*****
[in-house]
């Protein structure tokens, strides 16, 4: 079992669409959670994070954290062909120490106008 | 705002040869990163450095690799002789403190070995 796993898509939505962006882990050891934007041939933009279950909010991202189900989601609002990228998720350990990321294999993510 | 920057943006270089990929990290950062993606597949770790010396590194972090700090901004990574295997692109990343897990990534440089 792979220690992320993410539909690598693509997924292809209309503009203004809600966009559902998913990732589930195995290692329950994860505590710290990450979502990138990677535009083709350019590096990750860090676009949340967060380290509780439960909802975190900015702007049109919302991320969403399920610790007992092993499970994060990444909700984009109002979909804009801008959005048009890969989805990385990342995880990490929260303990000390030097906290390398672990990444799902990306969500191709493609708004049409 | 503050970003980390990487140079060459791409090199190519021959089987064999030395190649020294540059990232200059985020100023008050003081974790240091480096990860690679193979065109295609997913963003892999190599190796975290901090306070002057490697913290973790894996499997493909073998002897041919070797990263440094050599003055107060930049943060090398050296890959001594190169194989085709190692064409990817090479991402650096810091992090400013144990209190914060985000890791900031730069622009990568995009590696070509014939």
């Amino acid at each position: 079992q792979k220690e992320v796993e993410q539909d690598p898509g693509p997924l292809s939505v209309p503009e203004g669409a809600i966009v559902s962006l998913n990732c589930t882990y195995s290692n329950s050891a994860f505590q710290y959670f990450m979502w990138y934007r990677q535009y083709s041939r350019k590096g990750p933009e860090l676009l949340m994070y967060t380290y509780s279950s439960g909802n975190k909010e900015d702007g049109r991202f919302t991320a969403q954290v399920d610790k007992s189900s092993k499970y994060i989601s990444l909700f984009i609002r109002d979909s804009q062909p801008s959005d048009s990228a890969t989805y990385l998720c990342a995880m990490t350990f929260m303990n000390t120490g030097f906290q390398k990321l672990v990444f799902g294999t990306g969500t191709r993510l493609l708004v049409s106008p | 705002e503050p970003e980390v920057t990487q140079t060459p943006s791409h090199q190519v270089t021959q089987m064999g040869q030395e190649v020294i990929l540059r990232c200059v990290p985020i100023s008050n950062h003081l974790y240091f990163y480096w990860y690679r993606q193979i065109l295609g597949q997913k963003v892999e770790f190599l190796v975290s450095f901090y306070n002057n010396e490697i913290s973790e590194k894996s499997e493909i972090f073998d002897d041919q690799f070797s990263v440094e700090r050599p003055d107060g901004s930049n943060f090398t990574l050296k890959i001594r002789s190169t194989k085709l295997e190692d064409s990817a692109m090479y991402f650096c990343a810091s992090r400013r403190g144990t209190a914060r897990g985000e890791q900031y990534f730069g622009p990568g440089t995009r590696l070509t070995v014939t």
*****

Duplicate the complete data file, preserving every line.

[in-house]
């Protein structure tokens, strides 16, 4: 079992669409959670994070954290062909120490106008 | 705002040869990163450095690799002789403190070995 796993898509939505962006882990050891934007041939933009279950909010991202189900989601609002990228998720350990990321294999993510 | 920057943006270089990929990290950062993606597949770790010396590194972090700090901004990574295997692109990343897990990534440089 792979220690992320993410539909690598693509997924292809209309503009203004809600966009559902998913990732589930195995290692329950994860505590710290990450979502990138990677535009083709350019590096990750860090676009949340967060380290509780439960909802975190900015702007049109919302991320969403399920610790007992092993499970994060990444909700984009109002979909804009801008959005048009890969989805990385990342995880990490929260303990000390030097906290390398672990990444799902990306969500191709493609708004049409 | 503050970003980390990487140079060459791409090199190519021959089987064999030395190649020294540059990232200059985020100023008050003081974790240091480096990860690679193979065109295609997913963003892999190599190796975290901090306070002057490697913290973790894996499997493909073998002897041919070797990263440094050599003055107060930049943060090398050296890959001594190169194989085709190692064409990817090479991402650096810091992090400013144990209190914060985000890791900031730069622009990568995009590696070509014939």
């Amino acid at each position: 079992q792979k220690e992320v796993e993410q539909d690598p898509g693509p997924l292809s939505v209309p503009e203004g669409a809600i966009v559902s962006l998913n990732c589930t882990y195995s290692n329950s050891a994860f505590q710290y959670f990450m979502w990138y934007r990677q535009y083709s041939r350019k590096g990750p933009e860090l676009l949340m994070y967060t380290y509780s279950s439960g909802n975190k909010e900015d702007g049109r991202f919302t991320a969403q954290v399920d610790k007992s189900s092993k499970y994060i989601s990444l909700f984009i609002r109002d979909s804009q062909p801008s959005d048009s990228a890969t989805y990385l998720c990342a995880m990490t350990f929260m303990n000390t120490g030097f906290q390398k990321l672990v990444f799902g294999t990306g969500t191709r993510l493609l708004v049409s106008p | 705002e503050p970003e980390v920057t990487q140079t060459p943006s791409h090199q190519v270089t021959q089987m064999g040869q030395e190649v020294i990929l540059r990232c200059v990290p985020i100023s008050n950062h003081l974790y240091f990163y480096w990860y690679r993606q193979i065109l295609g597949q997913k963003v892999e770790f190599l190796v975290s450095f901090y306070n002057n010396e490697i913290s973790e590194k894996s499997e493909i972090f073998d002897d041919q690799f070797s990263v440094e700090r050599p003055d107060g901004s930049n943060f090398t990574l050296k890959i001594r002789s190169t194989k085709l295997e190692d064409s990817a692109m090479y991402f650096c990343a810091s992090r400013r403190g144990t209190a914060r897990g985000e890791q900031y990534f730069g622009p990568g440089t995009r590696l070509t070995v014939t």